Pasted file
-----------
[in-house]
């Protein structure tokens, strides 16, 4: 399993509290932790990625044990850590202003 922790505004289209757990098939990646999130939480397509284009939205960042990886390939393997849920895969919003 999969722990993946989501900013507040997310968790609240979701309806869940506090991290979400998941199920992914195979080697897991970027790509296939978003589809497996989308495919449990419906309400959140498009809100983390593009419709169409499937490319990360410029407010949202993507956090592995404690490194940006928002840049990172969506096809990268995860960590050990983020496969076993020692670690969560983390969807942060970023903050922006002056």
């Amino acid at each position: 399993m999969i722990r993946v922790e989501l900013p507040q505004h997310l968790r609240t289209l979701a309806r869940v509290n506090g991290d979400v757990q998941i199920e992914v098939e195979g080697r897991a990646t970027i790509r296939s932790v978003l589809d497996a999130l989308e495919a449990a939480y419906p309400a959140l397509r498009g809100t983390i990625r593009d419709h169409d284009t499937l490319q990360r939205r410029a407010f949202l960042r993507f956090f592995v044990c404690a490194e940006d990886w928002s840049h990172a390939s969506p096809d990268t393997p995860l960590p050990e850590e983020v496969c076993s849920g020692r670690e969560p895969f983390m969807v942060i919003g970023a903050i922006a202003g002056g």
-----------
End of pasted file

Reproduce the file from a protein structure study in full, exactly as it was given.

[in-house]
């Protein structure tokens, strides 16, 4: 399993509290932790990625044990850590202003 922790505004289209757990098939990646999130939480397509284009939205960042990886390939393997849920895969919003 999969722990993946989501900013507040997310968790609240979701309806869940506090991290979400998941199920992914195979080697897991970027790509296939978003589809497996989308495919449990419906309400959140498009809100983390593009419709169409499937490319990360410029407010949202993507956090592995404690490194940006928002840049990172969506096809990268995860960590050990983020496969076993020692670690969560983390969807942060970023903050922006002056």
């Amino acid at each position: 399993m999969i722990r993946v922790e989501l900013p507040q505004h997310l968790r609240t289209l979701a309806r869940v509290n506090g991290d979400v757990q998941i199920e992914v098939e195979g080697r897991a990646t970027i790509r296939s932790v978003l589809d497996a999130l989308e495919a449990a939480y419906p309400a959140l397509r498009g809100t983390i990625r593009d419709h169409d284009t499937l490319q990360r939205r410029a407010f949202l960042r993507f956090f592995v044990c404690a490194e940006d990886w928002s840049h990172a390939s969506p096809d990268t393997p995860l960590p050990e850590e983020v496969c076993s849920g020692r670690e969560p895969f983390m969807v942060i919003g970023a903050i922006a202003g002056g």